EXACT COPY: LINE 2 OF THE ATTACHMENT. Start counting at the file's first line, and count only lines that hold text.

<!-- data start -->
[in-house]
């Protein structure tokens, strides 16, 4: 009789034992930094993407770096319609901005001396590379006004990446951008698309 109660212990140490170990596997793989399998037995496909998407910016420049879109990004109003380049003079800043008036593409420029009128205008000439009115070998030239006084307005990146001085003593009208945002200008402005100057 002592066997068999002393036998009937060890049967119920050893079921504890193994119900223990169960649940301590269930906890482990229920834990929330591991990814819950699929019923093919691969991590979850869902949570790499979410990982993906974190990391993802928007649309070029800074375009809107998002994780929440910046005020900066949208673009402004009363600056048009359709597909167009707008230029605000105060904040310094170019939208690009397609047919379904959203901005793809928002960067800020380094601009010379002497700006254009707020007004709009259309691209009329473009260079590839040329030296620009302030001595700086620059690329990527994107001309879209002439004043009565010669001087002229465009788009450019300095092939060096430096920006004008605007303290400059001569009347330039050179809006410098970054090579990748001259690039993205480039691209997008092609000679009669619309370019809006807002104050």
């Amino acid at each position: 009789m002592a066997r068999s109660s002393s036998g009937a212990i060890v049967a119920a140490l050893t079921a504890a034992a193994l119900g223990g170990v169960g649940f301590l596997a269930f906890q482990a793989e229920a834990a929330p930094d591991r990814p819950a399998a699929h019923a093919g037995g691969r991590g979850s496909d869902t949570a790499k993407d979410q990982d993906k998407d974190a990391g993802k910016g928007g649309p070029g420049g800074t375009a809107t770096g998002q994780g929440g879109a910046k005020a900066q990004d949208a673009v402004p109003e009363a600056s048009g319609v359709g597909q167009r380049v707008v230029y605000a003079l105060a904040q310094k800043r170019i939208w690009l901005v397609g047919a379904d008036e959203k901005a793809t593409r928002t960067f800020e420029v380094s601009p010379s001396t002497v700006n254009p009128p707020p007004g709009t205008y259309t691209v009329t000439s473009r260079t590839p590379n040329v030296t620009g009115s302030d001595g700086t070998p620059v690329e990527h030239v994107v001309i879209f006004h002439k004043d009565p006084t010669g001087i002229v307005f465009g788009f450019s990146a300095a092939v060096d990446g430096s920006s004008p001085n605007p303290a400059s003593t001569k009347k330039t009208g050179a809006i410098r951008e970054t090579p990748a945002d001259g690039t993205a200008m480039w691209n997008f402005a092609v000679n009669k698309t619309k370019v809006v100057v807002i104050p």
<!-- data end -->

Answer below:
């Protein structure tokens, strides 16, 4: 009789034992930094993407770096319609901005001396590379006004990446951008698309 109660212990140490170990596997793989399998037995496909998407910016420049879109990004109003380049003079800043008036593409420029009128205008000439009115070998030239006084307005990146001085003593009208945002200008402005100057 002592066997068999002393036998009937060890049967119920050893079921504890193994119900223990169960649940301590269930906890482990229920834990929330591991990814819950699929019923093919691969991590979850869902949570790499979410990982993906974190990391993802928007649309070029800074375009809107998002994780929440910046005020900066949208673009402004009363600056048009359709597909167009707008230029605000105060904040310094170019939208690009397609047919379904959203901005793809928002960067800020380094601009010379002497700006254009707020007004709009259309691209009329473009260079590839040329030296620009302030001595700086620059690329990527994107001309879209002439004043009565010669001087002229465009788009450019300095092939060096430096920006004008605007303290400059001569009347330039050179809006410098970054090579990748001259690039993205480039691209997008092609000679009669619309370019809006807002104050």